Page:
4. TE Sam LaPorta, Iowa

The Buccaneers drafted two tight ends just a year ago, so this wouldn't seem like a position of need. However, after the retirement of Rob Gronkowski in 2021 and the release of long-time stalwart Cam Brate in March, the depth chart at the position is a little thin, particularly in terms of pass catchers.

Cade Otton, a fourth-round pick last year, had a very promising rookie season and looks like he could be a long-term starter with two-way potential for the Buccaneers. Ko Kieft, a sixth-round selection, also delivered a very good debut season, particularly in terms of blocking and making an impact on special teams, but may not be a high-volume pass-catcher. The depth chart could use another tight end who could add spice to "12" personnel packages alongside Otton, and this year's class of prospects is considered on of the deepest in a long time.

That's how the Bucs could land LaPorta, a very productive tight end at Iowa, in the middle of the second round. He might be the fifth, sixth or seventh tight end of the board but he still has the potential to develop into a very good pass-catcher in the NFL. Over the past two seasons he hauled in 101 passes for 1,321 yards and four touchdowns.

LaPorta ran a 4.59-second 40-yard dash at the Combine and showed off good short-area quickness. He has soft hands and can work down the field in the seams and is a hard-working competitor. He was also a team captain as a senior. Bucs scouts like that.

5. T/G Cody Mauch, North Dakota State

Hey, you know what Jason Licht's Bucs have done quite well over the years: Draft offensive lineman out of smaller football programs. Could they do it again with North Dakota State's Mauch?

The first part of answering that question is whether or not the Bucs see Mauch as an offensive tackle at the next level. He played left tackle for the Bisons and fared quite well, but there are concerns about whether his size (6-1, 302) and wingspan will be adequate for the position in the NFL. That said, Mauch is very athletic – he started at NDSU as a 220-pound tight end but didn't lose his movement skills as he bulked up to 300 pounds – and he plays with intensity at all times.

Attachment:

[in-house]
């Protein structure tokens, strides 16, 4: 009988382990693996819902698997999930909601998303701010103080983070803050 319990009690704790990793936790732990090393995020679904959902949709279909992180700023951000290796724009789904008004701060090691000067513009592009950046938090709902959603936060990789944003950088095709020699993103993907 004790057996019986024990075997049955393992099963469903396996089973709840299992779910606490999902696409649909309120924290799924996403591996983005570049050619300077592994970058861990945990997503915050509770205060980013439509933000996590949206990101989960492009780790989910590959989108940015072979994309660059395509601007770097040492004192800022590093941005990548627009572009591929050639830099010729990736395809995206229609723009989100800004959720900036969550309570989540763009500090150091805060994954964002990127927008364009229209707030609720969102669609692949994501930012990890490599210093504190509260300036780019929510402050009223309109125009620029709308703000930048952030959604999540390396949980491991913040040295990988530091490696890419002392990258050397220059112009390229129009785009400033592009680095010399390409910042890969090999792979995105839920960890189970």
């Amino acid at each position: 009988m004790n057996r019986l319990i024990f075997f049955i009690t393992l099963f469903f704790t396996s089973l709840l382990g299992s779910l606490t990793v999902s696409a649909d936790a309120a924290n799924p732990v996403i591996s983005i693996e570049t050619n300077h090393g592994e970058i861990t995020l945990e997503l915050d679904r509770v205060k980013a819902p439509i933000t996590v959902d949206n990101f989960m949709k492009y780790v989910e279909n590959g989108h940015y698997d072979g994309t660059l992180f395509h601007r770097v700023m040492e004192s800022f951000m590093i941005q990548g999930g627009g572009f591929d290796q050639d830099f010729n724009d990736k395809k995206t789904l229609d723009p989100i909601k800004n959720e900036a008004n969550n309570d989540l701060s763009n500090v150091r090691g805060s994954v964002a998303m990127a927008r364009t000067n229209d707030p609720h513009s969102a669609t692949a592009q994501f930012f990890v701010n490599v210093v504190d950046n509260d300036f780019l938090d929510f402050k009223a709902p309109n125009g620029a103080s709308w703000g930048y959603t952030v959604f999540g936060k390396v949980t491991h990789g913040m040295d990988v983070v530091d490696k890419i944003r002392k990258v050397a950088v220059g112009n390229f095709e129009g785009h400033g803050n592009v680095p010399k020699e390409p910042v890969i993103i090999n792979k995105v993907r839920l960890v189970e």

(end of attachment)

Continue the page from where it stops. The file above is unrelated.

The Buccaneers will likely be adopting more wide-zone schemes in their rushing attack under new Offensive Coordinator Dave Canales, and offensive lineman who can block on the run are at a premium in that approach. Mauch is very mobile and he knows how to work his way through traffic in this kind of scheme.

The Buccaneers are in the market for a new starting tackle after releasing long-time iron man Donovan Smith in March. All-Pro Tristan Wirfs will be manning one of the two positions, depending upon what the Buccaneers end up with on either side. They have in-house options to consider at right tackle if Wirfs moves down the line, including Luke Goedeke and Brandon Walton. But adding another potential starter to the mix would only help with the competition up front.

Related Content

win monthly prizes, download the app and turn on push alerts to score

Download the Buccaneers app and turn on push alerts for your chance to win

Latest Headlines